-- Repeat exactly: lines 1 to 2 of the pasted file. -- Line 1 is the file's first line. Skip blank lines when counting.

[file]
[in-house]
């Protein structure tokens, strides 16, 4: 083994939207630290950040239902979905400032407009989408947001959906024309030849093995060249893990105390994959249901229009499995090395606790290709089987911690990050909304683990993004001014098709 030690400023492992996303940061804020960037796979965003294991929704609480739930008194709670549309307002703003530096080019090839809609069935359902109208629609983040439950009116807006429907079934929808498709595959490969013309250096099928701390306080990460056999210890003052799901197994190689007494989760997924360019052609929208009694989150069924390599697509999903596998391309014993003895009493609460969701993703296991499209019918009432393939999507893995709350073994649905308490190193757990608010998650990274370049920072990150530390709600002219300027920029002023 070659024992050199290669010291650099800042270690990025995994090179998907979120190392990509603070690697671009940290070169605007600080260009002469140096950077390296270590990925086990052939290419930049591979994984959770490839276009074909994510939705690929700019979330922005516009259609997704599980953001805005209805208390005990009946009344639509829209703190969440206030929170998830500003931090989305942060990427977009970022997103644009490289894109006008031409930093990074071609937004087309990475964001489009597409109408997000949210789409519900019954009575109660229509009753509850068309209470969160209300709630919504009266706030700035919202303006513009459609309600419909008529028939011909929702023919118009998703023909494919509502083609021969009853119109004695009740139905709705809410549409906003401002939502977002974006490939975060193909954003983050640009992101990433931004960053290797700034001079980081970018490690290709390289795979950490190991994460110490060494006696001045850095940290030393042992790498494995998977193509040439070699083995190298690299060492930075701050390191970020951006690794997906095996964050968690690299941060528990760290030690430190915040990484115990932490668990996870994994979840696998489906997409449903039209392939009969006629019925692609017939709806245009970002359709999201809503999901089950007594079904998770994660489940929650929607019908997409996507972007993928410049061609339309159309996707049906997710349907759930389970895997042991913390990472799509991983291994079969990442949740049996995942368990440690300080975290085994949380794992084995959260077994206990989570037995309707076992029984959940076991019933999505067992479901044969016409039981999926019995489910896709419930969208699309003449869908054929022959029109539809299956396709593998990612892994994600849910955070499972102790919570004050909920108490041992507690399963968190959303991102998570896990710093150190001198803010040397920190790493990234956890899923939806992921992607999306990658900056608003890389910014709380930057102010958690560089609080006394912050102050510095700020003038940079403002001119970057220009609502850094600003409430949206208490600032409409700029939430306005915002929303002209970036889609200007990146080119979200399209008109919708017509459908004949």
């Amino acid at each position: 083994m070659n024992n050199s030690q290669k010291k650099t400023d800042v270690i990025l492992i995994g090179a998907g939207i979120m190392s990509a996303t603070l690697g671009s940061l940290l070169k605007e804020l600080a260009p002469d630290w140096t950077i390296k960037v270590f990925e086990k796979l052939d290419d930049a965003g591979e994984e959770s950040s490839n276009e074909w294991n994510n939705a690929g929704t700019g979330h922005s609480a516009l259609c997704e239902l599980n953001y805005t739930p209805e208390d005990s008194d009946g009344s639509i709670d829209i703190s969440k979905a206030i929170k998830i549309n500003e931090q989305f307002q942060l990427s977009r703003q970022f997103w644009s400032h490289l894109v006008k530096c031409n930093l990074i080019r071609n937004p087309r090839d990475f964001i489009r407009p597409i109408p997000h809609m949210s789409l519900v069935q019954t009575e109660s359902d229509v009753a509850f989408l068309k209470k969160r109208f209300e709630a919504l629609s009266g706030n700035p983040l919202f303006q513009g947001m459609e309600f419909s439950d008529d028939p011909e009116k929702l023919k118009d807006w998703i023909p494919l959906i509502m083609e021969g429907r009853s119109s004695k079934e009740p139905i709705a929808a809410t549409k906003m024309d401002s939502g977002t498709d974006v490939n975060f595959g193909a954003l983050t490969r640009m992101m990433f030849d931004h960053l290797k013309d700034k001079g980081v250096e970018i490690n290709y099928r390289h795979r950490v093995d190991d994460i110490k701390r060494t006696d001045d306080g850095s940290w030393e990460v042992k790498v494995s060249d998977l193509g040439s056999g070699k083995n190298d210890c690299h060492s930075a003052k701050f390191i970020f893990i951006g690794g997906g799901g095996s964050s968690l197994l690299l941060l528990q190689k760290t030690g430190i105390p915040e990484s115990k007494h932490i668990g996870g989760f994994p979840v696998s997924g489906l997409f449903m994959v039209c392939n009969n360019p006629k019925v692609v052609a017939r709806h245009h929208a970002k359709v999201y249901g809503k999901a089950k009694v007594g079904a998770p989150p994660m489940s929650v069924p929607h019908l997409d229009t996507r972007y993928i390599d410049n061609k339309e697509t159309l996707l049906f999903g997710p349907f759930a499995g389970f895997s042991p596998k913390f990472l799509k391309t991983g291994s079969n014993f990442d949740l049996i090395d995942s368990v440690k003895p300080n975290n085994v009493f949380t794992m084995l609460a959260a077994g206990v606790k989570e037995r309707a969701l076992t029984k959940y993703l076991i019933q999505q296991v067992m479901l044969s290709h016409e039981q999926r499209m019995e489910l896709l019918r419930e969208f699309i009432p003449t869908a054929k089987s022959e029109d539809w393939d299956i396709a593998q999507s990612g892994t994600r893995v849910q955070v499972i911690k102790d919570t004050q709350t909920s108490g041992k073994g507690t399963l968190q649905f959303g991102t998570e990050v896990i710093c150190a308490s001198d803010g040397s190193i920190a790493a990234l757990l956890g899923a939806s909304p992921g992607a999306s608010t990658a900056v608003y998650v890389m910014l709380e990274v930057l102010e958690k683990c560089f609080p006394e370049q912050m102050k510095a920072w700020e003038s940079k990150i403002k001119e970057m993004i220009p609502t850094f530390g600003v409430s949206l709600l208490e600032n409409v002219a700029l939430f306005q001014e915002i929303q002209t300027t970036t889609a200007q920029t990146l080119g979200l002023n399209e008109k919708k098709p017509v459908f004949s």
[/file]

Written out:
[in-house]
């Protein structure tokens, strides 16, 4: 083994939207630290950040239902979905400032407009989408947001959906024309030849093995060249893990105390994959249901229009499995090395606790290709089987911690990050909304683990993004001014098709 030690400023492992996303940061804020960037796979965003294991929704609480739930008194709670549309307002703003530096080019090839809609069935359902109208629609983040439950009116807006429907079934929808498709595959490969013309250096099928701390306080990460056999210890003052799901197994190689007494989760997924360019052609929208009694989150069924390599697509999903596998391309014993003895009493609460969701993703296991499209019918009432393939999507893995709350073994649905308490190193757990608010998650990274370049920072990150530390709600002219300027920029002023 070659024992050199290669010291650099800042270690990025995994090179998907979120190392990509603070690697671009940290070169605007600080260009002469140096950077390296270590990925086990052939290419930049591979994984959770490839276009074909994510939705690929700019979330922005516009259609997704599980953001805005209805208390005990009946009344639509829209703190969440206030929170998830500003931090989305942060990427977009970022997103644009490289894109006008031409930093990074071609937004087309990475964001489009597409109408997000949210789409519900019954009575109660229509009753509850068309209470969160209300709630919504009266706030700035919202303006513009459609309600419909008529028939011909929702023919118009998703023909494919509502083609021969009853119109004695009740139905709705809410549409906003401002939502977002974006490939975060193909954003983050640009992101990433931004960053290797700034001079980081970018490690290709390289795979950490190991994460110490060494006696001045850095940290030393042992790498494995998977193509040439070699083995190298690299060492930075701050390191970020951006690794997906095996964050968690690299941060528990760290030690430190915040990484115990932490668990996870994994979840696998489906997409449903039209392939009969006629019925692609017939709806245009970002359709999201809503999901089950007594079904998770994660489940929650929607019908997409996507972007993928410049061609339309159309996707049906997710349907759930389970895997042991913390990472799509991983291994079969990442949740049996995942368990440690300080975290085994949380794992084995959260077994206990989570037995309707076992029984959940076991019933999505067992479901044969016409039981999926019995489910896709419930969208699309003449869908054929022959029109539809299956396709593998990612892994994600849910955070499972102790919570004050909920108490041992507690399963968190959303991102998570896990710093150190001198803010040397920190790493990234956890899923939806992921992607999306990658900056608003890389910014709380930057102010958690560089609080006394912050102050510095700020003038940079403002001119970057220009609502850094600003409430949206208490600032409409700029939430306005915002929303002209970036889609200007990146080119979200399209008109919708017509459908004949």